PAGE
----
30 of 40:

Sep 25/Elul 30


Today: The first day of the new year is actually the last day of this past year. Jewish logic. Today is the official day of shedding the past. Today begins the tradition of Tashlich that lasts through the next two weeks – it’s Hebrew for ‘throw away,cast off, discard, get rid of, highlight and delete’ – whatever is weighing on your heart.

The tradition for Tashlich teaches us to throw bread crumbs into a living body of water, representing those sins.


Sins are just another words for when we miss the mark, mess up, betray our highest notions of who and what we want to be. The moments of anger before we catch our breath and the eyes of the other, the seconds of fear that paralyze our trust, the hours and the days that send us spinning into depressions, confusions, self hatred and doubt.  That email you sent, that extra cookie, those words uttered, boundaries crossed, violence committed. Shame and secrets. Everybody’s got some.


Let it go.


Or some of it anyway. Alone or with others, find a body of water (yes, it can be your toilet, but it’s such a beautiful fall day and there’s gotta be somewhere to walk to if you can?) Let your heart open and your mind resist less, and name each crumb, specifically, as you toss them overboard to feed the fish, recycling all this energy with gratitude, release, intention to change and improve and if need be, ask for help.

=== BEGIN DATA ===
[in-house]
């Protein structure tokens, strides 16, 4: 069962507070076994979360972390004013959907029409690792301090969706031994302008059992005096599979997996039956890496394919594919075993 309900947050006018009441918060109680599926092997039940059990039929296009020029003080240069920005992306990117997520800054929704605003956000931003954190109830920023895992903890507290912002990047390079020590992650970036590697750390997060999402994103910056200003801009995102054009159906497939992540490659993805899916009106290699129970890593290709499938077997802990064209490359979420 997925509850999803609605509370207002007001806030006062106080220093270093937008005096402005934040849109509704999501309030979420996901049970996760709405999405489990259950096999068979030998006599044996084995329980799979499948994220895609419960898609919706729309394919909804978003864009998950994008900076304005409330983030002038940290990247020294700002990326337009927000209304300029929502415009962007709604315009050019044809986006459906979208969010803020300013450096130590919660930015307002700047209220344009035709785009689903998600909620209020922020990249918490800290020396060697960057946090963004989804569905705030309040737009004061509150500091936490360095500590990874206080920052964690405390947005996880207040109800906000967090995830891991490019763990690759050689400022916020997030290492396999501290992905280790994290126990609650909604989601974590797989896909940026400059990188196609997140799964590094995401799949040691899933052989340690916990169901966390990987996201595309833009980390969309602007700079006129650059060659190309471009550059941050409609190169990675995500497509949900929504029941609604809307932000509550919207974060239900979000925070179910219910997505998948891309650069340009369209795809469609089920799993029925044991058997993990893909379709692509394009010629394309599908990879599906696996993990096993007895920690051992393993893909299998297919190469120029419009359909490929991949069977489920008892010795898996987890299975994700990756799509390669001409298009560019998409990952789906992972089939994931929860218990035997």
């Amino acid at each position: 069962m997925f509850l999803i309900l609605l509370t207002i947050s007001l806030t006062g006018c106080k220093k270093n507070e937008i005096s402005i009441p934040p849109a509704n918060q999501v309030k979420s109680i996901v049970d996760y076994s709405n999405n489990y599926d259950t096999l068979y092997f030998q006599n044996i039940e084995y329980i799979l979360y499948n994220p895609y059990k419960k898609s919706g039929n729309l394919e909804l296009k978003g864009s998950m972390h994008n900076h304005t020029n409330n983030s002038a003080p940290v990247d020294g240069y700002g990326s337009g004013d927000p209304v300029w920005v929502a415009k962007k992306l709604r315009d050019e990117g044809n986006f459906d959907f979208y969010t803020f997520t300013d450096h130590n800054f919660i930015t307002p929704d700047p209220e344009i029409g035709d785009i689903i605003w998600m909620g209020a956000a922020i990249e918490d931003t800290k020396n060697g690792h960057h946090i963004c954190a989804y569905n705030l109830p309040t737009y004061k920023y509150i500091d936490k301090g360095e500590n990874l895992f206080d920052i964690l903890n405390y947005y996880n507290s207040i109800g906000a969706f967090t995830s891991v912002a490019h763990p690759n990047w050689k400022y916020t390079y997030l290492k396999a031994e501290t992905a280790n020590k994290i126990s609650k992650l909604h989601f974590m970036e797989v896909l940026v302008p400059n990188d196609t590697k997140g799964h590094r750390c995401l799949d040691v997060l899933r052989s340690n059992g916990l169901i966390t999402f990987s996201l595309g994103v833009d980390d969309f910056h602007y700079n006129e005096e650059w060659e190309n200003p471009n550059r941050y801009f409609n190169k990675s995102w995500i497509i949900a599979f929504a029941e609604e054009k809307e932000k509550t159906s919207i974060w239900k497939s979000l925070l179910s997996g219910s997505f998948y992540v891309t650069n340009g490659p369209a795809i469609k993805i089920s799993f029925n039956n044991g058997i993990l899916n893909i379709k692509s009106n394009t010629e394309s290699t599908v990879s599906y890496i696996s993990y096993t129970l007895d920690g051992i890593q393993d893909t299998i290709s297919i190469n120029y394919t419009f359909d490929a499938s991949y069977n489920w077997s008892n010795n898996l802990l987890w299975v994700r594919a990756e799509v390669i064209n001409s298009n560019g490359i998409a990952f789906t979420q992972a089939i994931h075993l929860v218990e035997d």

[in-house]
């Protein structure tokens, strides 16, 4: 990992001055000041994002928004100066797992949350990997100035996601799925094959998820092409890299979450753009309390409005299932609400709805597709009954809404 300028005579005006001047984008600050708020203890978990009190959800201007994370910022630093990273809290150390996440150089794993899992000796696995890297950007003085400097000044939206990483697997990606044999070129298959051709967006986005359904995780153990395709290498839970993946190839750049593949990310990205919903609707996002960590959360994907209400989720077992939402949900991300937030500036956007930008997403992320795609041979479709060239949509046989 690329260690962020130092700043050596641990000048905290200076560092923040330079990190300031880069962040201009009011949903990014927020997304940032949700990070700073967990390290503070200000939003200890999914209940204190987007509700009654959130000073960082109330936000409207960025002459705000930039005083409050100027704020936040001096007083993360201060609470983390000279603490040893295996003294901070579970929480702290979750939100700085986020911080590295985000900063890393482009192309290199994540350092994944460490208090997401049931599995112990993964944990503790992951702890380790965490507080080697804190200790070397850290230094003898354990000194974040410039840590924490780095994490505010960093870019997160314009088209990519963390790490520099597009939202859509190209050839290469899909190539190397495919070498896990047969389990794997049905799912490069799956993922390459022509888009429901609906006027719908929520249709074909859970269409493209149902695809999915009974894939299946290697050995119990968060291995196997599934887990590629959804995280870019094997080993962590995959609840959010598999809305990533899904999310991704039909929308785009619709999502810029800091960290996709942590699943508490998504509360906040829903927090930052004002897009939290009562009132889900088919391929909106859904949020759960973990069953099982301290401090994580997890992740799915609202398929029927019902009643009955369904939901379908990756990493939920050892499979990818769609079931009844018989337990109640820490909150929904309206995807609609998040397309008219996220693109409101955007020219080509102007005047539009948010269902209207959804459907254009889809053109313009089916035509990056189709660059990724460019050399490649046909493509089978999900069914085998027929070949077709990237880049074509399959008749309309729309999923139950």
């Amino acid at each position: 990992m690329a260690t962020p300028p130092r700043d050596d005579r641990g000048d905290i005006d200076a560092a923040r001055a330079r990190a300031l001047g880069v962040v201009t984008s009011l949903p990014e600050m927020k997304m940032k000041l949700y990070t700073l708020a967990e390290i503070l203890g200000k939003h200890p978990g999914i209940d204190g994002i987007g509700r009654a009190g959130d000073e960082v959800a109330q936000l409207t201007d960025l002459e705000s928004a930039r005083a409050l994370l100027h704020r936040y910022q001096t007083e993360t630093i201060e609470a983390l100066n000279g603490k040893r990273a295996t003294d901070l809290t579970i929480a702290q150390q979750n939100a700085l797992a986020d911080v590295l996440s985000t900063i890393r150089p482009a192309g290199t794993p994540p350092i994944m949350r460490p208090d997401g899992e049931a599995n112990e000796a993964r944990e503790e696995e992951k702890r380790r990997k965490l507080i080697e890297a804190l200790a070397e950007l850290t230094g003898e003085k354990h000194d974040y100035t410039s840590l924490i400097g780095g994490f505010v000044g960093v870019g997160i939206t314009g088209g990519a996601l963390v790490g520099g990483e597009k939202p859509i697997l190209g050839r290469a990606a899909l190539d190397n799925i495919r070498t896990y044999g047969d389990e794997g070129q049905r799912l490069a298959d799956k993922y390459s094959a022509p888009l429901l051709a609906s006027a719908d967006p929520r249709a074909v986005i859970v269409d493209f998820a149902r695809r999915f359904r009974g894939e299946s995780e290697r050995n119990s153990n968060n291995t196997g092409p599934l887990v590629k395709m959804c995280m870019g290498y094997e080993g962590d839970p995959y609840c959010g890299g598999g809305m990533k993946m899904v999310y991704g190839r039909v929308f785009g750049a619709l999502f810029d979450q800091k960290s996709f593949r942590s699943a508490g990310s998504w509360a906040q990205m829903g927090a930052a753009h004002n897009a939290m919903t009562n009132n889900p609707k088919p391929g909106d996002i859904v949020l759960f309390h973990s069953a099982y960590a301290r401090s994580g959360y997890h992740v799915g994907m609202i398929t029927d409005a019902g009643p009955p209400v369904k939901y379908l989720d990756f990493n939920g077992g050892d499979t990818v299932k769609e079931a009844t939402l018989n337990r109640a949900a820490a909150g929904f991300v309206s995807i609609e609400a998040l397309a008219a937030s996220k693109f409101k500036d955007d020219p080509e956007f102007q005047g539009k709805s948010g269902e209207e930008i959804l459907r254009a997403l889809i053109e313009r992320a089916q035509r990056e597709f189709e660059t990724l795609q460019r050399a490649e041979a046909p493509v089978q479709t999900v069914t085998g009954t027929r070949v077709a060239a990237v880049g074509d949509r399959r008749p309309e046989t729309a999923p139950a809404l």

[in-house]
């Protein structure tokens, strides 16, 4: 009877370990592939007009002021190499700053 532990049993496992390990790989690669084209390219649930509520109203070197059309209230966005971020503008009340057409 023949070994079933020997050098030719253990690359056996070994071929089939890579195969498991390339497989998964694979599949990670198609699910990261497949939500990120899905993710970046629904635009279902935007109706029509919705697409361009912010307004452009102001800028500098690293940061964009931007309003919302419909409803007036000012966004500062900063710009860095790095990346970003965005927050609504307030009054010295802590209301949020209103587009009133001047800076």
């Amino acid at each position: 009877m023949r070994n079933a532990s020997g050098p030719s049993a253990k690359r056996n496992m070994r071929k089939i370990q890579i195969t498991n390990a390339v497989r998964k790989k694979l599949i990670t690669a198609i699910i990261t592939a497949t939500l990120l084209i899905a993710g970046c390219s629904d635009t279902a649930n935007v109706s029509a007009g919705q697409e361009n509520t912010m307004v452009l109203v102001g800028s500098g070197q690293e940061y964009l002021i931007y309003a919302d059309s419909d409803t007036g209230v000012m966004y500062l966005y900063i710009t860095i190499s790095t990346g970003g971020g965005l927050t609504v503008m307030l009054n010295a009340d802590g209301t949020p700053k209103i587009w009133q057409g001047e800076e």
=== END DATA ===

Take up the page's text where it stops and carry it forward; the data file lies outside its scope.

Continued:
It’s an ancient pre therapy pagan ritual for better living, that somehow made its way into the heart of Jewish new year celebrations generations ago, beloved for how easy and profound it is for all ages. And how it happens outdoors.


For those of you in NYC: Join me for shedding and welcoming the first sabbath of the year on the Hudson River tomorrow, Friday, 9/26, at 5pm. shed & shabbat on pier 84


Let it be. Shana Tova!

29 of 40. count your blessings. literally. Enter new year with gratitude. No matter what.
31 of 40: Life's prose. Sabbath is poetry. Pick a poem for this first shabbat